‘I’ve got nothing to hide’, says Parnell

Telford Vice

WAYNE Parnell is a wanted man in India, but not for his prowess at cricket. Instead, the fast bowler and lower-order hitter is being sought by police on drugs charges.

Parnell, who was handed the Warriors captaincy yesterday, says he is innocent – and he is willing to travel to India to cooperate with the investigation.

“Definitely,” Parnell said yesterday. “I’ve got nothing to hide. The full story will come out once I get over there.”

In fact, Parnell plans to report for duty with the Pune Warriors next month to play in the Indian Premier League.

Exactly when he will arrive there depends on whether he has fulfilled his commitments with his SA franchise, also the Warriors.

Pune’s first match is on April 5. The Eastern Cape version of the Warriors play their last round-robin game in SA’s domestic T20 competition on March 28. The final is scheduled for April 7.

Parnell and India’s Rahul Sharma were detained after a police raid on a birthday party at a Mumbai hotel during last year’s IPL. Drugs including cocaine and dagga were discovered at the venue, and almost 100 people were detained and tested.

“They tested everyone at the party,” Parnell said. “I need to find my sample, because if they tested me they must have my sample and we need to match that up.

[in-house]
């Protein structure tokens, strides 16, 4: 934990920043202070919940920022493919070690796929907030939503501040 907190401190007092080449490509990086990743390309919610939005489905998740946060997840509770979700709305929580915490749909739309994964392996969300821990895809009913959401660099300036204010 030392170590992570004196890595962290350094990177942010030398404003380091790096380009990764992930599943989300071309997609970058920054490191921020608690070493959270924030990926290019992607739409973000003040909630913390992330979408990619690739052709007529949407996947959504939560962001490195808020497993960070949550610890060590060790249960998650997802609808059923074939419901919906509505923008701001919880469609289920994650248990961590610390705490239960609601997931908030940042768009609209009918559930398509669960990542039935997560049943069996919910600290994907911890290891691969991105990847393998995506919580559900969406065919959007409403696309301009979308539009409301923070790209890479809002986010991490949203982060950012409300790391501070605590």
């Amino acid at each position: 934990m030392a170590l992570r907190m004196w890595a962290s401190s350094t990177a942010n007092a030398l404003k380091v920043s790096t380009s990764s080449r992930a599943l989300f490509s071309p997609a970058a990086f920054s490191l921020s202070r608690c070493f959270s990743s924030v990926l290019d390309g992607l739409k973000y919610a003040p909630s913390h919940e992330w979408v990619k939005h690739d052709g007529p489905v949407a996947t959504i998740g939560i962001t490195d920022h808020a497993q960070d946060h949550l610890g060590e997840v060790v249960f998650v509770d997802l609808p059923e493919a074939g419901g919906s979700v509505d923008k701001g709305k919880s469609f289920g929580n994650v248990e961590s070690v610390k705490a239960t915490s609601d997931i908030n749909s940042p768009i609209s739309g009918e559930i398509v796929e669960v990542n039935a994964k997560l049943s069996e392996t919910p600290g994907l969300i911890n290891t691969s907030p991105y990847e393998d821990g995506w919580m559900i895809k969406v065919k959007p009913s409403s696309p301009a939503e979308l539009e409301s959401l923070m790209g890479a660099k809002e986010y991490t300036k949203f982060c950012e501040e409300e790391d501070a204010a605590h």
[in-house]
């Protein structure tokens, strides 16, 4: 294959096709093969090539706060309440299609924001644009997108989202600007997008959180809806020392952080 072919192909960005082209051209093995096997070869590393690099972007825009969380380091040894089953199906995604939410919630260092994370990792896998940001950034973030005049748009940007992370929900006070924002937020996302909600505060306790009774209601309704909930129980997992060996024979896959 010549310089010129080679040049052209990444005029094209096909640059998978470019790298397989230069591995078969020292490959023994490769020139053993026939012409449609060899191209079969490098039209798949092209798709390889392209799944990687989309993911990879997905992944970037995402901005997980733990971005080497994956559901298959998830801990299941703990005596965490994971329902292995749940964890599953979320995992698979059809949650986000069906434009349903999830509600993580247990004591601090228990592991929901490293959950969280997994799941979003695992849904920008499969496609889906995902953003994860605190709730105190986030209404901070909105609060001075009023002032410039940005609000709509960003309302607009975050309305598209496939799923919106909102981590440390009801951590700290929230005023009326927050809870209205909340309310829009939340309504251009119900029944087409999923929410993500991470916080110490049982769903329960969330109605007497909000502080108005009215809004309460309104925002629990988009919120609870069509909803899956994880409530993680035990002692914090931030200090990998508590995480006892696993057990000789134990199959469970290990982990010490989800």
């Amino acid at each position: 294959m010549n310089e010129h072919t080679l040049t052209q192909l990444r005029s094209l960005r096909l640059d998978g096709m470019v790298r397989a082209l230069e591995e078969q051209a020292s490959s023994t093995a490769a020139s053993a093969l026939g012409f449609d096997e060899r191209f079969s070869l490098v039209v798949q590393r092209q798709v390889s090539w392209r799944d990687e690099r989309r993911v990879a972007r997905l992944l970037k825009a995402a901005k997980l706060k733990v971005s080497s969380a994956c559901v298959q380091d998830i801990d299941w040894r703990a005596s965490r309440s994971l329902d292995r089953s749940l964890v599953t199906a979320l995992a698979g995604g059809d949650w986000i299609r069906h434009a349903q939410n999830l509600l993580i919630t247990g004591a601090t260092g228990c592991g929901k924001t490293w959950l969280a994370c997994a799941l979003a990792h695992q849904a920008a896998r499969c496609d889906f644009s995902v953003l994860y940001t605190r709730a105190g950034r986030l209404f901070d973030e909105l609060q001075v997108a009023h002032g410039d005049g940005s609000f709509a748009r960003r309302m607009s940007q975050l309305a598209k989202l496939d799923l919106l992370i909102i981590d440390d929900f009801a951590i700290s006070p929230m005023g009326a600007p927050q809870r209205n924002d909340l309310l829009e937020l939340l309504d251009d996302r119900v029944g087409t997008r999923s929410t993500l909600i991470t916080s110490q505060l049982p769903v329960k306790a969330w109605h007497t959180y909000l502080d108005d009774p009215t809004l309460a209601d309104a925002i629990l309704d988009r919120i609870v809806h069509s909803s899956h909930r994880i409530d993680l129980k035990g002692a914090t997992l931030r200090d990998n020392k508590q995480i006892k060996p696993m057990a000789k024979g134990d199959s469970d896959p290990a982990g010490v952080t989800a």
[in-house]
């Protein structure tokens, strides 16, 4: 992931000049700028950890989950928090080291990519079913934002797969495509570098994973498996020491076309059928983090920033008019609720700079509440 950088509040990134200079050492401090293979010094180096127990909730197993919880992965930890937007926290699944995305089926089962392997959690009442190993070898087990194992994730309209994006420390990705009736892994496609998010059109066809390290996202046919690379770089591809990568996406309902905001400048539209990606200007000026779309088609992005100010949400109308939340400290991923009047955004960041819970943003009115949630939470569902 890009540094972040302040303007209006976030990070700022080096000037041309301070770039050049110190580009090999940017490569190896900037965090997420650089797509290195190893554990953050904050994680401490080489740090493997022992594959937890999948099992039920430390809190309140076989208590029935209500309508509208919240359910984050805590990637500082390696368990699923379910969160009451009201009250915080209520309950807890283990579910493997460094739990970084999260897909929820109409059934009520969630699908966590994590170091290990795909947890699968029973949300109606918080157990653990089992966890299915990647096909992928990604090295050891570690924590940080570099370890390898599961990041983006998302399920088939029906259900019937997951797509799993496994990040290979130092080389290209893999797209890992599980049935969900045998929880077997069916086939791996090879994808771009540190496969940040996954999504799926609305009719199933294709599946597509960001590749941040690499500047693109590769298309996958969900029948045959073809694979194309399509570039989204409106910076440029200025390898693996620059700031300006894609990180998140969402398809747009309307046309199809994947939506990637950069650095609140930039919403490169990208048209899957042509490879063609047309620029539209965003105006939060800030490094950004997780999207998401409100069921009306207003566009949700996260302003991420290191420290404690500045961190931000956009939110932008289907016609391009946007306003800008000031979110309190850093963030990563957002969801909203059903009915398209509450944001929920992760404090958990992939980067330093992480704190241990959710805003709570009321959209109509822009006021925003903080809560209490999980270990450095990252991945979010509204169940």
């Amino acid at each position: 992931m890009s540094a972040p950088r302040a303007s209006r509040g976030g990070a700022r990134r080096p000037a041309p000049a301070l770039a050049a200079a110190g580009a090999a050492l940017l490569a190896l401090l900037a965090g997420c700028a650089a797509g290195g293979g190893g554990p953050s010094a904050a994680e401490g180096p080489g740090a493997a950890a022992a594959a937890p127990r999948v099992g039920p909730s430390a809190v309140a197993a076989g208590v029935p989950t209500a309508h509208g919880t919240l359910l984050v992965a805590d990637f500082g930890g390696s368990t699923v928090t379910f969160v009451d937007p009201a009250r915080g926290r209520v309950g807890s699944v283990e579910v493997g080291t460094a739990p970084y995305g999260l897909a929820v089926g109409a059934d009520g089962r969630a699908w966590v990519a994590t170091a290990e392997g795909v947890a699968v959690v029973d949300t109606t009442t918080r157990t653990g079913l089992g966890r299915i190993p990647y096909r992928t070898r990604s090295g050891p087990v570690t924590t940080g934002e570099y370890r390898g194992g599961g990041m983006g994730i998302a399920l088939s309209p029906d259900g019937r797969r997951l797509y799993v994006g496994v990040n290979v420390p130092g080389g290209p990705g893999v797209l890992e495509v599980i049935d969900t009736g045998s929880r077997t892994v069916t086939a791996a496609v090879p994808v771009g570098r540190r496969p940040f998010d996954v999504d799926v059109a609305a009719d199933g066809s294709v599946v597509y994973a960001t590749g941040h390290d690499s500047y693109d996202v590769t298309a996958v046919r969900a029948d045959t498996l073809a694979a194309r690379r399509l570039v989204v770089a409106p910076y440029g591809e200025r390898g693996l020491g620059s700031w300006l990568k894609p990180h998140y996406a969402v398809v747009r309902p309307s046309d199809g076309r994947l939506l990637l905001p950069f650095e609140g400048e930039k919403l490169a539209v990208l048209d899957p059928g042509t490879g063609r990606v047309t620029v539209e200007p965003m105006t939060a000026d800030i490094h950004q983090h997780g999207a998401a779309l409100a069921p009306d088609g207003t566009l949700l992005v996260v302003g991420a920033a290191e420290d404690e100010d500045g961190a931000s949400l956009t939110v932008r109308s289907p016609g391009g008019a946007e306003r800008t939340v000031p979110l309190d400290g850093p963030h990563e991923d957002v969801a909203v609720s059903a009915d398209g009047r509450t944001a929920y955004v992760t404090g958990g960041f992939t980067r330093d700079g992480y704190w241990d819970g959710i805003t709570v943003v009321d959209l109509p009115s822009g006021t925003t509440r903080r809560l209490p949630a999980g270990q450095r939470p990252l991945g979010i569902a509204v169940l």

“As far as I am aware, they didn’t put any specific samples to names. They just said that a certain number of people tested positive. The individual samples need to be shown now.”

Yesterday, the Press Trust of India quoted police as saying: “We have filed a 1200-page charge sheet against 86 persons, while 35 accused – mostly foreigers – have been shown as wanted.”

Parnell is on that wanted list, which came as news to him.

“I haven’t heard anything further; it’s a mystery to me,” Parnell said. “As far as I am concerned, everything is fine. I’ve received mail from Pune saying I have to come [to play in the IPL].”

Parnell pointed to his clean record as a player as evidence of his innocence. “I’ve been subject to drug testing in my five years as a professional cricketer, and I haven’t tested positive once.”

Cricket SA executive consultant Michael Owen-Smith said that the board had “received no communication from any authority in India. We know no more than we have read in the media”.

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